Minter Wants To Eliminate School Spending Cap
Democratic gubernatorial candidate Sue Minter wants to eliminate a key part of Act 46, the state's new school district consolidation law. She says the law's budget caps will have a negative impact on many school budgets.
When Act 46 was passed last winter, a number of lawmakers insisted that the proposal include a mechanism to control costs at the local level.
A variable spending cap was chosen as the way to do it. The cap would be in place for a two-year period.
Here's how it works: Towns with high per-pupil spending can only increase their budgets roughly 1 percent before tough penalties are imposed.
Towns in the middle of the spending scale are allowed to experience budget growth of between 2 and 3 percent without triggering the penalty section.
Low spending towns can boost budgets by approximately 4 or 5 percent without being penalized.
Speaking on Vermont Edition Friday, Minter says the caps represent poor public policy.
"The cap is a very blunt instrument. It doesn't take into account the very unique circumstances that each school happens to find itself in." - Sue Minter, Democratic gubernatorial candidate
"We need to look at the impact of these decisions,” she said. “The cap is a very blunt instrument. It doesn't take into account the very unique circumstances that each school happens to find itself in at the time that they're looking at the spending allowance."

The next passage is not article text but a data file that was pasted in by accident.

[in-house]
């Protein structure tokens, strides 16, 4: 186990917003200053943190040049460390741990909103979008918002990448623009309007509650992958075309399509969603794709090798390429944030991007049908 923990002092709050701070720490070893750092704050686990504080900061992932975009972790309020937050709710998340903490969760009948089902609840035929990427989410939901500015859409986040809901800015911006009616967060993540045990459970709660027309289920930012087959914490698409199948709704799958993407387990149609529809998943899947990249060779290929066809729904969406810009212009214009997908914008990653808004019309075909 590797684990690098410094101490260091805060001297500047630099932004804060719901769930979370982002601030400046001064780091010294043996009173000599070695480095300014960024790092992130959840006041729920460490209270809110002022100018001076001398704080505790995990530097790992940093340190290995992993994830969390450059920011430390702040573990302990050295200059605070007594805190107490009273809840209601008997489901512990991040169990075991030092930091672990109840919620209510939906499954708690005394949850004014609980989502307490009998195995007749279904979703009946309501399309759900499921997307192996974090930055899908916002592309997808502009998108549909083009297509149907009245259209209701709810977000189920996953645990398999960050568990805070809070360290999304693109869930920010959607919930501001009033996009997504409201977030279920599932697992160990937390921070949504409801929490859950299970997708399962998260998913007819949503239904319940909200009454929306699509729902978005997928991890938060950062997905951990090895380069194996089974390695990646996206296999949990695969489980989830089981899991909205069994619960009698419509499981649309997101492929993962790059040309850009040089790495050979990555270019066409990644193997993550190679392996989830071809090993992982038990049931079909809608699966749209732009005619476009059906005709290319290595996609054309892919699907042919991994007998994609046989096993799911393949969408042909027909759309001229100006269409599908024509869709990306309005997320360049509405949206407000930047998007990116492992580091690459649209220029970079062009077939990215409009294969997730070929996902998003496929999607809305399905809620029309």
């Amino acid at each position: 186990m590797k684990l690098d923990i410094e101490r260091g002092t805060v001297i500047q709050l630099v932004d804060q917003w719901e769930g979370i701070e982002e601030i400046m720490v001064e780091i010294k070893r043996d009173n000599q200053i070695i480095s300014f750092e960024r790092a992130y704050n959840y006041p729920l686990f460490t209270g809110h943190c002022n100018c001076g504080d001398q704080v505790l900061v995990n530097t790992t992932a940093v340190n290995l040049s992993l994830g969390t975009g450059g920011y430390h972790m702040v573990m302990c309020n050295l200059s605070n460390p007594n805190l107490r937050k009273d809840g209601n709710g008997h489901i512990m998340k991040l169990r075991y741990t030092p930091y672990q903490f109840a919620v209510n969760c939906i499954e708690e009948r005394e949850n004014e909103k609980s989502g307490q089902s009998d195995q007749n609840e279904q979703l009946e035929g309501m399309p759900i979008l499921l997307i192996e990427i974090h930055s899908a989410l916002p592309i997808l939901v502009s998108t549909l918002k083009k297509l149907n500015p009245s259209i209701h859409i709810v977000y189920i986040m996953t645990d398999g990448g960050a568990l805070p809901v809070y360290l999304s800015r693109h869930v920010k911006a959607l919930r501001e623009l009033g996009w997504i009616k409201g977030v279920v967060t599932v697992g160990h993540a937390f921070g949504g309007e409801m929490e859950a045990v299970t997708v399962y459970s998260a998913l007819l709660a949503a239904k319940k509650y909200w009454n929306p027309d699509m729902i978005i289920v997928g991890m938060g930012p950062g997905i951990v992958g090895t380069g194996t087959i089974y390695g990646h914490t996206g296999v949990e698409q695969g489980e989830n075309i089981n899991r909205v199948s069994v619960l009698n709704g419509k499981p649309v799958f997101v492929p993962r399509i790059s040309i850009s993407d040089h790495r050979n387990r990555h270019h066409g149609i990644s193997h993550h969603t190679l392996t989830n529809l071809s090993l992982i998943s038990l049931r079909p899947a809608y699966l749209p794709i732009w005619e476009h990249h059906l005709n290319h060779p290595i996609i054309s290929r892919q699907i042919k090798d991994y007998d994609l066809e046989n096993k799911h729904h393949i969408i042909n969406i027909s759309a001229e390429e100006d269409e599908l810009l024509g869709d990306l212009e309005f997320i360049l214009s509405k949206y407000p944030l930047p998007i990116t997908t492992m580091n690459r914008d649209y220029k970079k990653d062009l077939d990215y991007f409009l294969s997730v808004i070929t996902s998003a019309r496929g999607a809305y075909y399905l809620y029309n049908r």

Minter says she generally supports the basic goal of Act 46: to create school districts with at least 900 students and to have a single school board be responsible for all aspects of education in the new larger district.
“I believe we can have cost savings and efficiencies,” she says. “Just imagine if you could share teachers, share cafeteria food services, do better sharing of transportation services, IT [information technology] services.”
Minter says one way to reduce property tax burdens is to shift some of the expenses in the school budget to a different tax source. It's something that she thinks lawmakers should take a look at during the 2016 session.
"It is not simple to change that tax. Many people have looked at … the income tax. I think that you would have to have some level of property tax to ensure stability, but perhaps there is a different way to look at funding some of those highly increasing social services and the cost to do that schools are taking on,” Minter says.
Act 46 also creates special financial incentives to encourage school districts to merge, but these incentives are gradually phased out beginning next summer.
Minter says the deadline should be extended to give the districts more time to evaluate how a proposed merger could affect their schools.